Most unions confronting a government entity are the only union for that group of public servants. Hence, they have a monopoly (or want a monopoly by enlisting all of the employees).
County government, on the other hand, is committed to purchasing goods and services from the lowest bidder to ensure no favoritism or wrongdoing. The outsourcing of services to the low bidder would satisfy the taxpayers’ concerns that fair and equitable purchasing has occurred.
Unions, however, offer only one source for employees. If county government could negotiate with at least two different unions offering their seasoned, well-trained workers to man the public service jobs, then the taxpayer could be assured that government was operating efficiently.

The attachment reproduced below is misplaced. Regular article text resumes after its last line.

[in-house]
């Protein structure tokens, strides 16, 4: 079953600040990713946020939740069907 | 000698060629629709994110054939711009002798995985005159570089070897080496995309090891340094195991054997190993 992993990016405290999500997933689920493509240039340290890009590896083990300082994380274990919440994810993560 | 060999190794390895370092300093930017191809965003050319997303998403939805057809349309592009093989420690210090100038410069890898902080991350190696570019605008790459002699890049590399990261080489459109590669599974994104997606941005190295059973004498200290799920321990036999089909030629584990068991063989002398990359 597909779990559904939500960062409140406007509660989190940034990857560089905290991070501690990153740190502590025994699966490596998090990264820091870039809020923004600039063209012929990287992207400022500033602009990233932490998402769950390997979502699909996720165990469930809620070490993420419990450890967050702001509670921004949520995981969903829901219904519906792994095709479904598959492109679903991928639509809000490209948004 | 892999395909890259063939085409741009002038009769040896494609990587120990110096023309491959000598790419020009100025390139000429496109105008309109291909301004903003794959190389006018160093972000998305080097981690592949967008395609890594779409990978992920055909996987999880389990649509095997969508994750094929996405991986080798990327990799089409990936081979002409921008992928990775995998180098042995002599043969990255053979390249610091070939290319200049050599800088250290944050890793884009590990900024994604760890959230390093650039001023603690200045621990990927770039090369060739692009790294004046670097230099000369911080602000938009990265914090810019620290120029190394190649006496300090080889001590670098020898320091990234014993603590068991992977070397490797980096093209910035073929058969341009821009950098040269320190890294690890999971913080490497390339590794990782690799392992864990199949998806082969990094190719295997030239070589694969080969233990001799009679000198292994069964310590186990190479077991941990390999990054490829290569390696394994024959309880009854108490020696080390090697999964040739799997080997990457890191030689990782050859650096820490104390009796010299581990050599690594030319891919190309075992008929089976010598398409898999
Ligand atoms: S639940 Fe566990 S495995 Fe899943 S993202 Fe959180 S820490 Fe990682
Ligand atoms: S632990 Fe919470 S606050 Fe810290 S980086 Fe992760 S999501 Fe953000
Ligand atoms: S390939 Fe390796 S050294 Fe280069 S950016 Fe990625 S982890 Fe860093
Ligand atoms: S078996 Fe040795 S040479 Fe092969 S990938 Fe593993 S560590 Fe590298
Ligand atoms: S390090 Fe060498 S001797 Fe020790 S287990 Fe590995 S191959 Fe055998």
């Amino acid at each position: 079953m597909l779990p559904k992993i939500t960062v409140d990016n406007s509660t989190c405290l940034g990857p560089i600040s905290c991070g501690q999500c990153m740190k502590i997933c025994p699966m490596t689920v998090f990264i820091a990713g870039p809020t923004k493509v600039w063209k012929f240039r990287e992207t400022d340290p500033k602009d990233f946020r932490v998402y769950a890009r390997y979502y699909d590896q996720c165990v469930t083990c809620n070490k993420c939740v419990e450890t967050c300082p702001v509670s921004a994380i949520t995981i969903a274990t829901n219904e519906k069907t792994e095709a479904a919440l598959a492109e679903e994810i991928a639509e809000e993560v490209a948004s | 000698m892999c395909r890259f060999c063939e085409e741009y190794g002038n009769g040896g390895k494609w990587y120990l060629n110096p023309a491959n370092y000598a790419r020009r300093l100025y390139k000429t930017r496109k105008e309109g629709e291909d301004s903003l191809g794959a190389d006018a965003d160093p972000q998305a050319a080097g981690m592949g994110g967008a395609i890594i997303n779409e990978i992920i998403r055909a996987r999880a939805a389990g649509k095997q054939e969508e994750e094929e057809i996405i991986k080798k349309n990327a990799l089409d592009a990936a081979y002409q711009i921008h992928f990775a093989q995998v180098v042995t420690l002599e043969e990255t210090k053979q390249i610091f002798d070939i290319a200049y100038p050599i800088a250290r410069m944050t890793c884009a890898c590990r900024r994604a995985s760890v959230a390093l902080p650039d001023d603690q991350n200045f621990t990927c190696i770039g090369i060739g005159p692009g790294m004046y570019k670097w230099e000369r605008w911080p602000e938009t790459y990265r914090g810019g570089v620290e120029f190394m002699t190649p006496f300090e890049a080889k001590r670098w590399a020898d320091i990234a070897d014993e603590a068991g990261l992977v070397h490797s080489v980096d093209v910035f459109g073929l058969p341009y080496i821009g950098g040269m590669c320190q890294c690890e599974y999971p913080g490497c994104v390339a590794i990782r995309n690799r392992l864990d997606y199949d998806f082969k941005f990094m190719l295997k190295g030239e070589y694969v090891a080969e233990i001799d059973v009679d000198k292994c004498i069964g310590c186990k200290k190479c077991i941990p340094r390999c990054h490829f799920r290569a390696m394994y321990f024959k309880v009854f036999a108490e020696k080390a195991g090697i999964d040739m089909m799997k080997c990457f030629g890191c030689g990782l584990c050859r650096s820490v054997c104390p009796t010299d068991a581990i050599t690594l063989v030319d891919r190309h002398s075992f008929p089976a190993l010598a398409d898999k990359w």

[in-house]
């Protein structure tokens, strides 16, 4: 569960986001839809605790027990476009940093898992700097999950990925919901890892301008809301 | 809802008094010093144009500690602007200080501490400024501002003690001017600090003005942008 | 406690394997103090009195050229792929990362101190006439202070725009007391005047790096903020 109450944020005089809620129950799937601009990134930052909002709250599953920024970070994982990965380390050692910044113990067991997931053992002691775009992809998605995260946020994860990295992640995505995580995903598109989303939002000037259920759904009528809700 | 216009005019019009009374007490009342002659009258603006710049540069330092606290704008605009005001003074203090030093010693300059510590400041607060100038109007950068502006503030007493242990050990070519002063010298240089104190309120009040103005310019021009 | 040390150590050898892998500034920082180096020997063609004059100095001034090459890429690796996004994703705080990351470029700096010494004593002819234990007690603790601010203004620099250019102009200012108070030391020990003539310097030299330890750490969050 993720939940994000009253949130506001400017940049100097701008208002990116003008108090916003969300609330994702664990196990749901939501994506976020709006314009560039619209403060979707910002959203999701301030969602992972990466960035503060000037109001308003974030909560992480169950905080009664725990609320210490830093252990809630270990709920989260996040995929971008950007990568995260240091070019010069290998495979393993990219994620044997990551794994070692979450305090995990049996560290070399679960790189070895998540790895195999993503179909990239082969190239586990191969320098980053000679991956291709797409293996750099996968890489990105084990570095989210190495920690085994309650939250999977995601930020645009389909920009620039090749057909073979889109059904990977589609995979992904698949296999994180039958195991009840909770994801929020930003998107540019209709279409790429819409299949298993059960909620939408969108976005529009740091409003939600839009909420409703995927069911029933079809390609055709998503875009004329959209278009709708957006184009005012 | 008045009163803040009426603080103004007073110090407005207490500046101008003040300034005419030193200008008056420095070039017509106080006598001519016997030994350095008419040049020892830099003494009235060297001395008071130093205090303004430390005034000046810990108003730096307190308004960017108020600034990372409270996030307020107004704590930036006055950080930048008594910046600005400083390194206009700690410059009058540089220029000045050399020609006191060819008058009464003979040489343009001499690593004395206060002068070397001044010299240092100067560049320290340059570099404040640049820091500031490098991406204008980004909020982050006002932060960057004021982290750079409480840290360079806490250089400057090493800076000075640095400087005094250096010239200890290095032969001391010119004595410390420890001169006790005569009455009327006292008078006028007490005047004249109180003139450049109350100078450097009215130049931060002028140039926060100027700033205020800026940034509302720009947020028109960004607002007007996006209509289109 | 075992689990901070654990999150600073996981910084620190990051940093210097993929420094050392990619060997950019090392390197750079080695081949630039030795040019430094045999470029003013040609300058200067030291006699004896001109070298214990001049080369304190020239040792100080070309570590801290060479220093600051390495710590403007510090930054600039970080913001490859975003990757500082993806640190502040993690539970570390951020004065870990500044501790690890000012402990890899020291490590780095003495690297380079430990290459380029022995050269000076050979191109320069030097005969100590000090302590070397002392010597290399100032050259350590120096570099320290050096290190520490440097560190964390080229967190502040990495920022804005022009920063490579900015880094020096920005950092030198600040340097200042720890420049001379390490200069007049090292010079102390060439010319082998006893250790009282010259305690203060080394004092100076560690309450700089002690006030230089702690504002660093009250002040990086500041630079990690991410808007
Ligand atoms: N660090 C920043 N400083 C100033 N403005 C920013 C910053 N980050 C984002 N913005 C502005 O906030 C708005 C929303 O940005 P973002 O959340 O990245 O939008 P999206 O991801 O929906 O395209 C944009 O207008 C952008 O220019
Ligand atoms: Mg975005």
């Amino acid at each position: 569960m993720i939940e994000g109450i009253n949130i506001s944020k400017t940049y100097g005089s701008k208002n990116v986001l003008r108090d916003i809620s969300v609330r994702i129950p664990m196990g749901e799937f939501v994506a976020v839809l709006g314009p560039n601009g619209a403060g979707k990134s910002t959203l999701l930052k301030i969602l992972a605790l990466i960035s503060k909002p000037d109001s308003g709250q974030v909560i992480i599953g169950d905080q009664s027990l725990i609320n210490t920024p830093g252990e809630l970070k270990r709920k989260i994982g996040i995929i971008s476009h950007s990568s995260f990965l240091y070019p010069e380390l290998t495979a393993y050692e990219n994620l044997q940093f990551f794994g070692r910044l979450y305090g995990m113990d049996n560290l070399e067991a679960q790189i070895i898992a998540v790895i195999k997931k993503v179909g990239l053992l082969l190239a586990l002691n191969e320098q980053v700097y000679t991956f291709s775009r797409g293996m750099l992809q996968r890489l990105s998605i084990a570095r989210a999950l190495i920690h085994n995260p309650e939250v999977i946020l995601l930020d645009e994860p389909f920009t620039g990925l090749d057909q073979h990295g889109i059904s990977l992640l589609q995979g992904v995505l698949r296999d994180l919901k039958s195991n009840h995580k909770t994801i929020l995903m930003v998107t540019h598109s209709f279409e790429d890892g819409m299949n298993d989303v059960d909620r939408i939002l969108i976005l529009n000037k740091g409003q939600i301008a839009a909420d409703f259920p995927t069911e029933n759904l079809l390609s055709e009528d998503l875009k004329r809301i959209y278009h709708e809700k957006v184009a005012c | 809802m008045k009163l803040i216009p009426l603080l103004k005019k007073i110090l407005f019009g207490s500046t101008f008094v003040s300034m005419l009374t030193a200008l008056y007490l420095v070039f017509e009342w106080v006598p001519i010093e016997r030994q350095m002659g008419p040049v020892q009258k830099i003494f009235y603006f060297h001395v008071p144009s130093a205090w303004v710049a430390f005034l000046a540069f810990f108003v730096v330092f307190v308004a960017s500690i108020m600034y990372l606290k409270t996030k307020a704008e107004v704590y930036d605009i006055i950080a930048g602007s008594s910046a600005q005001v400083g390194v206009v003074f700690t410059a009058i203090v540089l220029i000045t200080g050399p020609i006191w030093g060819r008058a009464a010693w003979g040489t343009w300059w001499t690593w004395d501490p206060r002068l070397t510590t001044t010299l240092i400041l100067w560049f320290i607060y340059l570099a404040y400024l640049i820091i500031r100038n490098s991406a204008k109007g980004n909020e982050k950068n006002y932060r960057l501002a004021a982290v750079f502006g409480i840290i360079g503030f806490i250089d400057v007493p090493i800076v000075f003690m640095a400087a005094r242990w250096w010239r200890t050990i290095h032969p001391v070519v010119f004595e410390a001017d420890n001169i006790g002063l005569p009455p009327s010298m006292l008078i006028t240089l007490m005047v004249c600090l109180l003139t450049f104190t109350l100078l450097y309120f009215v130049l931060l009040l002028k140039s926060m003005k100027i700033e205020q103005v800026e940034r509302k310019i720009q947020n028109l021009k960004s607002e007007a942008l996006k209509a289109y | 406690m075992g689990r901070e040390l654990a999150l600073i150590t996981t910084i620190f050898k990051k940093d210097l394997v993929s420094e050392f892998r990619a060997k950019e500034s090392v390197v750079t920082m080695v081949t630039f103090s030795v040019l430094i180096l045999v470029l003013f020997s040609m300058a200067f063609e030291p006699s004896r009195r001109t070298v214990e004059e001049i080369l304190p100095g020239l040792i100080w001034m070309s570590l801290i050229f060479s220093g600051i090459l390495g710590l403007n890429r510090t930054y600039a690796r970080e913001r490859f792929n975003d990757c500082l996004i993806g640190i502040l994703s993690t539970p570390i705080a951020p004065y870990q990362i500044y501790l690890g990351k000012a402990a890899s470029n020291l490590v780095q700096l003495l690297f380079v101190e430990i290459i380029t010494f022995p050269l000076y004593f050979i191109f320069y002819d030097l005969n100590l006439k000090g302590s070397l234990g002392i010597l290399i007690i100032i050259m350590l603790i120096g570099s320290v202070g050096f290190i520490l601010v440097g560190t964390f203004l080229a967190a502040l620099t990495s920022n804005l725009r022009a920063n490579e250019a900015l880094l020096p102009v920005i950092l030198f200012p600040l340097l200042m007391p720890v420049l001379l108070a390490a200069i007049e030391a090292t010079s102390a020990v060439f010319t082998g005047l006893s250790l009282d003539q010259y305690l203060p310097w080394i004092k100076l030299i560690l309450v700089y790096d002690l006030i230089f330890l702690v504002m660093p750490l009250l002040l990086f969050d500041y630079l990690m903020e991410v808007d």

Unions no longer have to fight the fights of the 1890s; most workplace horrors of that time have been wiped out by law and public awareness. Unions should busy themselves with representing their workers in disputes, shielding them from financial catastrophes, and training their members to be able to offer the best workers to employers.
The way things are now, common sense does not prevail; the relationship between these entities has to modernize and evolve.